A LOT of people must be laughing - maybe even gloating a little. Suddenly, the networks are passionately arguing a case many TV viewers have been making for decades - that ``the Nielsens'' are no way to measure who's watching television or what should be on it. And all it took was a ratings report the networks didn't like.
The offending numbers - from the A.C. Nielsen Company - show fewer people watching the tube for the early months of this year than during the same period in 1989.
People aren't supposed to do that. The TV industry has gotten used to acquiring more and more viewers each year, ever since television began. Obviously, concluded the networks, something must be wrong with the ``people meter,'' an electronic device used by the Nielsen test group to record TV watching. As one ad agency executive said recently, it's like a high school boy sitting by the phone waiting for pretty girls to contact him but getting no calls. Then, suddenly, he discovers the reason: He needs a new phone.
The networks feel they need a new ratings system. This sunburst may astonish armchair programmers who have fumed for years over the dropping of some of TV's most promising series, sacrifices in the networks' ritual of devotion to the Nielsen system. The inventive new shows needed a chance to be noticed, but the ax usually fell before they got one.
Their trouble was that they registered Nielsen ratings a point or two below the competition. What were those ratings points based on? A few thousand sample viewers, whose choices of shows were then projected to represent the total public in all its complexity. To anyone protesting the tyranny of those mysterious Nielsen test families, the networks patiently explained that this was a scientific sampling.
But do you kill off a series loved by millions because a few more Nielsen viewers preferred another show? Absolutely, said the networks, smirking a little at the ingenuousness of people who would actually challenge a scientific sampling. Don't they understand? It takes into account all those varied human habits that critics claim were being overlooked.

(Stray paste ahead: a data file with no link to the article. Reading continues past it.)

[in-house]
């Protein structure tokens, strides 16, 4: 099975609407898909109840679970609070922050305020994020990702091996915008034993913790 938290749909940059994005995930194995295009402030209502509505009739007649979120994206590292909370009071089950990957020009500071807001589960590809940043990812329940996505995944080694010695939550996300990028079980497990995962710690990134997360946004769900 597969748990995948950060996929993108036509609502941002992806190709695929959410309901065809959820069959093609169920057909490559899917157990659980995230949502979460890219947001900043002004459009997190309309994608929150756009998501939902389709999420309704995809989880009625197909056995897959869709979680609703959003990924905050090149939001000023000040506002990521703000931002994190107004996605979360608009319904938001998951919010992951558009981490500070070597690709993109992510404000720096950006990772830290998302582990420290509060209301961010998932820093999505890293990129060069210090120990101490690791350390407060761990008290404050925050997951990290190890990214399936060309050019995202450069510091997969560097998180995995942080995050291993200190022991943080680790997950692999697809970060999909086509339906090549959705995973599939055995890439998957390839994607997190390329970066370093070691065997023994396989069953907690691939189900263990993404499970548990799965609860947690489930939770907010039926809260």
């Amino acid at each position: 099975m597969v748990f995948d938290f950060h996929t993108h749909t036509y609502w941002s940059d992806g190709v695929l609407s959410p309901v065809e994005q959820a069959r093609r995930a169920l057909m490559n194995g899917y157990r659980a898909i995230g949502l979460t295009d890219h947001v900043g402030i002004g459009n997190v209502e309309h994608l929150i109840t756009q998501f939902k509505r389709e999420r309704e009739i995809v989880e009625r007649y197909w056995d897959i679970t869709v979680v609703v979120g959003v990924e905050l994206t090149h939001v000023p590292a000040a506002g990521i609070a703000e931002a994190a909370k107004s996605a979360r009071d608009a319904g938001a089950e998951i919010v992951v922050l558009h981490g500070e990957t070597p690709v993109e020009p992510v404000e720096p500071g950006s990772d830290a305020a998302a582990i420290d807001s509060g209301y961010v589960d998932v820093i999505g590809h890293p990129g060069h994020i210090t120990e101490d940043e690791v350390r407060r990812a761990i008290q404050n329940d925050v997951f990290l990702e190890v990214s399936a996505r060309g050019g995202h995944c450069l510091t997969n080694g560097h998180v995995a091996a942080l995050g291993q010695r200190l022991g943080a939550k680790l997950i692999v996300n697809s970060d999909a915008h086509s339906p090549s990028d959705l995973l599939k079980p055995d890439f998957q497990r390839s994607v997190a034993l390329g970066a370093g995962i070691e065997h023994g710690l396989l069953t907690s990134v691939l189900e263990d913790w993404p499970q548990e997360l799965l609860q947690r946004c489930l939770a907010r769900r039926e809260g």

The protesters wrote letters to the networks, to federal agencies, to Congress. They appeared on panels. They pointed to all the junk series resulting from such simplistic programming-by-the-numbers.
They actually thought that citing the plight of unserved viewers or showing how networks failed the public trust would do the trick. But they got nowhere, because they forgot that first you had to get the networks' attention. To accomplish that, something else was needed - the corporate equivalent of the two-by-four the farmer used on his mule in the familiar joke.
That attention-getter has finally come, and from an unexpected quarter - the impact on network profits caused by this decline in viewership. So who should now be joining the ranks of the Nielsen naysayers but the networks themselves - even if it is for the wrong reason. They want to average out viewing over a period of years. They want a British firm to come over and compete with Nielsen in the audience-measurement game. They are demanding, in effect, a recount.
A strange, richly ironic spectacle it is. Can you believe the networks are in the viewers' shoes, plaintively protesting the very basis of ratings? What about all those intransigent years in defense of Nielsen, the smug rationales, the put-downs of anti-Nielsen TV activists?
They disappeared the minute viewership showed a decline. Now it's the networks' turn to hear patronizing little lectures - from ad agencies, who remain Nielsen defenders - about the validity of those Nielsen reports. You see, the agencies point out, it's a scientific sampling.